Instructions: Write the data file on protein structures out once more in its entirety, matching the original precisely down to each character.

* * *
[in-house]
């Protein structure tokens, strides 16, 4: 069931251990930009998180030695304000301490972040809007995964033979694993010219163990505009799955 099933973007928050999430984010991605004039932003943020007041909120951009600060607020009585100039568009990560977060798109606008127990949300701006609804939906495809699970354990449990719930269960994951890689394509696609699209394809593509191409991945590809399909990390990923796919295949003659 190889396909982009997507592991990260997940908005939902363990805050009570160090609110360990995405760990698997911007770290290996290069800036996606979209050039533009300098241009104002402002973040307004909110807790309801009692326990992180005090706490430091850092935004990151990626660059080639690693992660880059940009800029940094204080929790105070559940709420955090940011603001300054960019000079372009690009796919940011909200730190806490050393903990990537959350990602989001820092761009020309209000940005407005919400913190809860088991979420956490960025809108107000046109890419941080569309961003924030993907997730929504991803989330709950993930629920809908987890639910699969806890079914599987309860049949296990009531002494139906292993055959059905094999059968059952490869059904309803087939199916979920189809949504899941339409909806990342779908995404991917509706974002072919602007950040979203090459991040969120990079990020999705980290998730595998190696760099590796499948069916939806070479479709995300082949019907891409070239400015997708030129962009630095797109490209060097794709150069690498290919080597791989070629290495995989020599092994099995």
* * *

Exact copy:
[in-house]
């Protein structure tokens, strides 16, 4: 069931251990930009998180030695304000301490972040809007995964033979694993010219163990505009799955 099933973007928050999430984010991605004039932003943020007041909120951009600060607020009585100039568009990560977060798109606008127990949300701006609804939906495809699970354990449990719930269960994951890689394509696609699209394809593509191409991945590809399909990390990923796919295949003659 190889396909982009997507592991990260997940908005939902363990805050009570160090609110360990995405760990698997911007770290290996290069800036996606979209050039533009300098241009104002402002973040307004909110807790309801009692326990992180005090706490430091850092935004990151990626660059080639690693992660880059940009800029940094204080929790105070559940709420955090940011603001300054960019000079372009690009796919940011909200730190806490050393903990990537959350990602989001820092761009020309209000940005407005919400913190809860088991979420956490960025809108107000046109890419941080569309961003924030993907997730929504991803989330709950993930629920809908987890639910699969806890079914599987309860049949296990009531002494139906292993055959059905094999059968059952490869059904309803087939199916979920189809949504899941339409909806990342779908995404991917509706974002072919602007950040979203090459991040969120990079990020999705980290998730595998190696760099590796499948069916939806070479479709995300082949019907891409070239400015997708030129962009630095797109490209060097794709150069690498290919080597791989070629290495995989020599092994099995």